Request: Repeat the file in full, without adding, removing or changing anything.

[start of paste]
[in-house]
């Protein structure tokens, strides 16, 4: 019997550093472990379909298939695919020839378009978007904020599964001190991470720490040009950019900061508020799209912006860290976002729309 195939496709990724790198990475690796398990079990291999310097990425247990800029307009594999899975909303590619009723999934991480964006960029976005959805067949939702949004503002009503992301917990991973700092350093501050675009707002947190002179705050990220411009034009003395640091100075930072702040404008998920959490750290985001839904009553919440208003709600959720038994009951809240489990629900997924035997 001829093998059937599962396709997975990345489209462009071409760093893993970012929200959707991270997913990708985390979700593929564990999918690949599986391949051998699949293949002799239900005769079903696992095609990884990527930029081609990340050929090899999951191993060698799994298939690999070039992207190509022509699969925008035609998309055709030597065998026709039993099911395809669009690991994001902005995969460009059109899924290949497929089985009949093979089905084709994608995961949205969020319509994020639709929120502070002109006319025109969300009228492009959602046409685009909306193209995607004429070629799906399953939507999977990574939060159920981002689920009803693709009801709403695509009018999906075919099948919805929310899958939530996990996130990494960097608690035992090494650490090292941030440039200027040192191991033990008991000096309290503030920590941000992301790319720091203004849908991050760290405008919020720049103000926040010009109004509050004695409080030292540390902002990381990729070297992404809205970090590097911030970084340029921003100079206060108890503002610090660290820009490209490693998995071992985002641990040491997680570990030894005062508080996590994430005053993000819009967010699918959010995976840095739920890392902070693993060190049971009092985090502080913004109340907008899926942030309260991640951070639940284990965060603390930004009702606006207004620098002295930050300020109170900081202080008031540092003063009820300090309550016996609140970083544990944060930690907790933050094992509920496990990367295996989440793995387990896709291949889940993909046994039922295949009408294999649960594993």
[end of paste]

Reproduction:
[in-house]
């Protein structure tokens, strides 16, 4: 019997550093472990379909298939695919020839378009978007904020599964001190991470720490040009950019900061508020799209912006860290976002729309 195939496709990724790198990475690796398990079990291999310097990425247990800029307009594999899975909303590619009723999934991480964006960029976005959805067949939702949004503002009503992301917990991973700092350093501050675009707002947190002179705050990220411009034009003395640091100075930072702040404008998920959490750290985001839904009553919440208003709600959720038994009951809240489990629900997924035997 001829093998059937599962396709997975990345489209462009071409760093893993970012929200959707991270997913990708985390979700593929564990999918690949599986391949051998699949293949002799239900005769079903696992095609990884990527930029081609990340050929090899999951191993060698799994298939690999070039992207190509022509699969925008035609998309055709030597065998026709039993099911395809669009690991994001902005995969460009059109899924290949497929089985009949093979089905084709994608995961949205969020319509994020639709929120502070002109006319025109969300009228492009959602046409685009909306193209995607004429070629799906399953939507999977990574939060159920981002689920009803693709009801709403695509009018999906075919099948919805929310899958939530996990996130990494960097608690035992090494650490090292941030440039200027040192191991033990008991000096309290503030920590941000992301790319720091203004849908991050760290405008919020720049103000926040010009109004509050004695409080030292540390902002990381990729070297992404809205970090590097911030970084340029921003100079206060108890503002610090660290820009490209490693998995071992985002641990040491997680570990030894005062508080996590994430005053993000819009967010699918959010995976840095739920890392902070693993060190049971009092985090502080913004109340907008899926942030309260991640951070639940284990965060603390930004009702606006207004620098002295930050300020109170900081202080008031540092003063009820300090309550016996609140970083544990944060930690907790933050094992509920496990990367295996989440793995387990896709291949889940993909046994039922295949009408294999649960594993």